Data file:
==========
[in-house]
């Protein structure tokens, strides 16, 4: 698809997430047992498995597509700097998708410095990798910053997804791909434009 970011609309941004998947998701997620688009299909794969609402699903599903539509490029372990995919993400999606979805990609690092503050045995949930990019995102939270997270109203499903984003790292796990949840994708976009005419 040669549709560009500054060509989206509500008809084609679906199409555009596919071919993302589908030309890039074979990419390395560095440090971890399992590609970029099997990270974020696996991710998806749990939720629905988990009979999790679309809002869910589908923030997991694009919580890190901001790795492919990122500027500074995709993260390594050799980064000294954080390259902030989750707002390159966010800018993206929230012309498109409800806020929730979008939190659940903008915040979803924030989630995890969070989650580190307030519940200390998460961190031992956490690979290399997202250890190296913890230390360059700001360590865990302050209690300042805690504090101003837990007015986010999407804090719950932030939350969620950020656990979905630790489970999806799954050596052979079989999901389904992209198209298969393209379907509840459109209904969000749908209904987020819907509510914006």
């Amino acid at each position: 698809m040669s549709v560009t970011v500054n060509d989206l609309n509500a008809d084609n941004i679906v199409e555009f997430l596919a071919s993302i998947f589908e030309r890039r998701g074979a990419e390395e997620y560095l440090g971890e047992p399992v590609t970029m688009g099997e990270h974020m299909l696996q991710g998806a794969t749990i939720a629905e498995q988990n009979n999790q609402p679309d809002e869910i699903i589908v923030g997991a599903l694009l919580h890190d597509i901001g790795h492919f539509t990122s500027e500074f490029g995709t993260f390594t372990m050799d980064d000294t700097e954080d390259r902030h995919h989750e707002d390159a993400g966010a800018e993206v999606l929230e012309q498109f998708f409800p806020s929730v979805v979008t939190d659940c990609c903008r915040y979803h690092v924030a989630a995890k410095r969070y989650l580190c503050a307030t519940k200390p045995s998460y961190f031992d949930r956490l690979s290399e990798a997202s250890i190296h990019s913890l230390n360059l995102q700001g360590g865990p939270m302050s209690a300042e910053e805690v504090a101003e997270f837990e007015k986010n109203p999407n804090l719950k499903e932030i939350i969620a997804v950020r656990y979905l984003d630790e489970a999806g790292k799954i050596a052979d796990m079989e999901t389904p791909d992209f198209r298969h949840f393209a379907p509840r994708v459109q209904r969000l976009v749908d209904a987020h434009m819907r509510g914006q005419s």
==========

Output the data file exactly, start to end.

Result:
[in-house]
């Protein structure tokens, strides 16, 4: 698809997430047992498995597509700097998708410095990798910053997804791909434009 970011609309941004998947998701997620688009299909794969609402699903599903539509490029372990995919993400999606979805990609690092503050045995949930990019995102939270997270109203499903984003790292796990949840994708976009005419 040669549709560009500054060509989206509500008809084609679906199409555009596919071919993302589908030309890039074979990419390395560095440090971890399992590609970029099997990270974020696996991710998806749990939720629905988990009979999790679309809002869910589908923030997991694009919580890190901001790795492919990122500027500074995709993260390594050799980064000294954080390259902030989750707002390159966010800018993206929230012309498109409800806020929730979008939190659940903008915040979803924030989630995890969070989650580190307030519940200390998460961190031992956490690979290399997202250890190296913890230390360059700001360590865990302050209690300042805690504090101003837990007015986010999407804090719950932030939350969620950020656990979905630790489970999806799954050596052979079989999901389904992209198209298969393209379907509840459109209904969000749908209904987020819907509510914006």
């Amino acid at each position: 698809m040669s549709v560009t970011v500054n060509d989206l609309n509500a008809d084609n941004i679906v199409e555009f997430l596919a071919s993302i998947f589908e030309r890039r998701g074979a990419e390395e997620y560095l440090g971890e047992p399992v590609t970029m688009g099997e990270h974020m299909l696996q991710g998806a794969t749990i939720a629905e498995q988990n009979n999790q609402p679309d809002e869910i699903i589908v923030g997991a599903l694009l919580h890190d597509i901001g790795h492919f539509t990122s500027e500074f490029g995709t993260f390594t372990m050799d980064d000294t700097e954080d390259r902030h995919h989750e707002d390159a993400g966010a800018e993206v999606l929230e012309q498109f998708f409800p806020s929730v979805v979008t939190d659940c990609c903008r915040y979803h690092v924030a989630a995890k410095r969070y989650l580190c503050a307030t519940k200390p045995s998460y961190f031992d949930r956490l690979s290399e990798a997202s250890i190296h990019s913890l230390n360059l995102q700001g360590g865990p939270m302050s209690a300042e910053e805690v504090a101003e997270f837990e007015k986010n109203p999407n804090l719950k499903e932030i939350i969620a997804v950020r656990y979905l984003d630790e489970a999806g790292k799954i050596a052979d796990m079989e999901t389904p791909d992209f198209r298969h949840f393209a379907p509840r994708v459109q209904r969000l976009v749908d209904a987020h434009m819907r509510g914006q005419s």